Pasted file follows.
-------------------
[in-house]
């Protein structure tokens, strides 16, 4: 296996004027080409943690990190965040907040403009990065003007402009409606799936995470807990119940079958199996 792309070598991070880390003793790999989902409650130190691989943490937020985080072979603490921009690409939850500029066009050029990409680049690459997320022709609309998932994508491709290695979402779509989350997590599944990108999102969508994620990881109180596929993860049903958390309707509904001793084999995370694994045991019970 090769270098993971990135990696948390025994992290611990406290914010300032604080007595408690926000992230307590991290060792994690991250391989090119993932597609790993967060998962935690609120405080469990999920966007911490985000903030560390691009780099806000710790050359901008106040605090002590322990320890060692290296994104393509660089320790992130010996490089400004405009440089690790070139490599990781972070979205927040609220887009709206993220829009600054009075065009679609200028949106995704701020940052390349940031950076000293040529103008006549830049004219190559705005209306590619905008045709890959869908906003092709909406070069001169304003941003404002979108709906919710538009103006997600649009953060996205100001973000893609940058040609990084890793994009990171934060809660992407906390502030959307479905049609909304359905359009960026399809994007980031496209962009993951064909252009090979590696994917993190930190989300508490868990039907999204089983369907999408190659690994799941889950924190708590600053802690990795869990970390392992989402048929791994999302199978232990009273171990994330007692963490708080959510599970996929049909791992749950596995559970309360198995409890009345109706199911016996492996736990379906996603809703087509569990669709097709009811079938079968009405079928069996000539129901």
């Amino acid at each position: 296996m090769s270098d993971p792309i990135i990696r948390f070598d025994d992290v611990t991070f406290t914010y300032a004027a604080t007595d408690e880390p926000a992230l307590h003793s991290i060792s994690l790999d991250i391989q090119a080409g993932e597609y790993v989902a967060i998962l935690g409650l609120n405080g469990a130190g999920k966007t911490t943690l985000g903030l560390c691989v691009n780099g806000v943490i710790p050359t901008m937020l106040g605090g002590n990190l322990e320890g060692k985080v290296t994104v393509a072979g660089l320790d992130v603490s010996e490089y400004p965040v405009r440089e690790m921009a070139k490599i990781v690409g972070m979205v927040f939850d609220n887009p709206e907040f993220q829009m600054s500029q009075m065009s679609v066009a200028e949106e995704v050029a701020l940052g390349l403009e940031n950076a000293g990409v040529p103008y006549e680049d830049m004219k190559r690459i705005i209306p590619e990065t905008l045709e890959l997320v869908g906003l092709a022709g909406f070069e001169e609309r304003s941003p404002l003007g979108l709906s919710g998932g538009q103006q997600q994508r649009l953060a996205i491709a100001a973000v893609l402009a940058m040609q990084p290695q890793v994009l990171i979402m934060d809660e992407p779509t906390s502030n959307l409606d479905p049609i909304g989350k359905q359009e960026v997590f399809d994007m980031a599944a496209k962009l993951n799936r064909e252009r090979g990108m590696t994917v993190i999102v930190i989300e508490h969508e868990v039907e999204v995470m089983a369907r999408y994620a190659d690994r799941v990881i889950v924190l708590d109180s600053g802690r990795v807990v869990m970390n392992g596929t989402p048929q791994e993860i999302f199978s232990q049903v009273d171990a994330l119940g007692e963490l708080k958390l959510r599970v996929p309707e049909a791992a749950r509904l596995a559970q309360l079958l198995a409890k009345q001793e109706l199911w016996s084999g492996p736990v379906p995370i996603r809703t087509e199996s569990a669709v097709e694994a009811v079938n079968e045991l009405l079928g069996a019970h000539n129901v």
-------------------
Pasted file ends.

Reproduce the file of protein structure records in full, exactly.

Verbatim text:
[in-house]
């Protein structure tokens, strides 16, 4: 296996004027080409943690990190965040907040403009990065003007402009409606799936995470807990119940079958199996 792309070598991070880390003793790999989902409650130190691989943490937020985080072979603490921009690409939850500029066009050029990409680049690459997320022709609309998932994508491709290695979402779509989350997590599944990108999102969508994620990881109180596929993860049903958390309707509904001793084999995370694994045991019970 090769270098993971990135990696948390025994992290611990406290914010300032604080007595408690926000992230307590991290060792994690991250391989090119993932597609790993967060998962935690609120405080469990999920966007911490985000903030560390691009780099806000710790050359901008106040605090002590322990320890060692290296994104393509660089320790992130010996490089400004405009440089690790070139490599990781972070979205927040609220887009709206993220829009600054009075065009679609200028949106995704701020940052390349940031950076000293040529103008006549830049004219190559705005209306590619905008045709890959869908906003092709909406070069001169304003941003404002979108709906919710538009103006997600649009953060996205100001973000893609940058040609990084890793994009990171934060809660992407906390502030959307479905049609909304359905359009960026399809994007980031496209962009993951064909252009090979590696994917993190930190989300508490868990039907999204089983369907999408190659690994799941889950924190708590600053802690990795869990970390392992989402048929791994999302199978232990009273171990994330007692963490708080959510599970996929049909791992749950596995559970309360198995409890009345109706199911016996492996736990379906996603809703087509569990669709097709009811079938079968009405079928069996000539129901």
């Amino acid at each position: 296996m090769s270098d993971p792309i990135i990696r948390f070598d025994d992290v611990t991070f406290t914010y300032a004027a604080t007595d408690e880390p926000a992230l307590h003793s991290i060792s994690l790999d991250i391989q090119a080409g993932e597609y790993v989902a967060i998962l935690g409650l609120n405080g469990a130190g999920k966007t911490t943690l985000g903030l560390c691989v691009n780099g806000v943490i710790p050359t901008m937020l106040g605090g002590n990190l322990e320890g060692k985080v290296t994104v393509a072979g660089l320790d992130v603490s010996e490089y400004p965040v405009r440089e690790m921009a070139k490599i990781v690409g972070m979205v927040f939850d609220n887009p709206e907040f993220q829009m600054s500029q009075m065009s679609v066009a200028e949106e995704v050029a701020l940052g390349l403009e940031n950076a000293g990409v040529p103008y006549e680049d830049m004219k190559r690459i705005i209306p590619e990065t905008l045709e890959l997320v869908g906003l092709a022709g909406f070069e001169e609309r304003s941003p404002l003007g979108l709906s919710g998932g538009q103006q997600q994508r649009l953060a996205i491709a100001a973000v893609l402009a940058m040609q990084p290695q890793v994009l990171i979402m934060d809660e992407p779509t906390s502030n959307l409606d479905p049609i909304g989350k359905q359009e960026v997590f399809d994007m980031a599944a496209k962009l993951n799936r064909e252009r090979g990108m590696t994917v993190i999102v930190i989300e508490h969508e868990v039907e999204v995470m089983a369907r999408y994620a190659d690994r799941v990881i889950v924190l708590d109180s600053g802690r990795v807990v869990m970390n392992g596929t989402p048929q791994e993860i999302f199978s232990q049903v009273d171990a994330l119940g007692e963490l708080k958390l959510r599970v996929p309707e049909a791992a749950r509904l596995a559970q309360l079958l198995a409890k009345q001793e109706l199911w016996s084999g492996p736990v379906p995370i996603r809703t087509e199996s569990a669709v097709e694994a009811v079938n079968e045991l009405l079928g069996a019970h000539n129901v």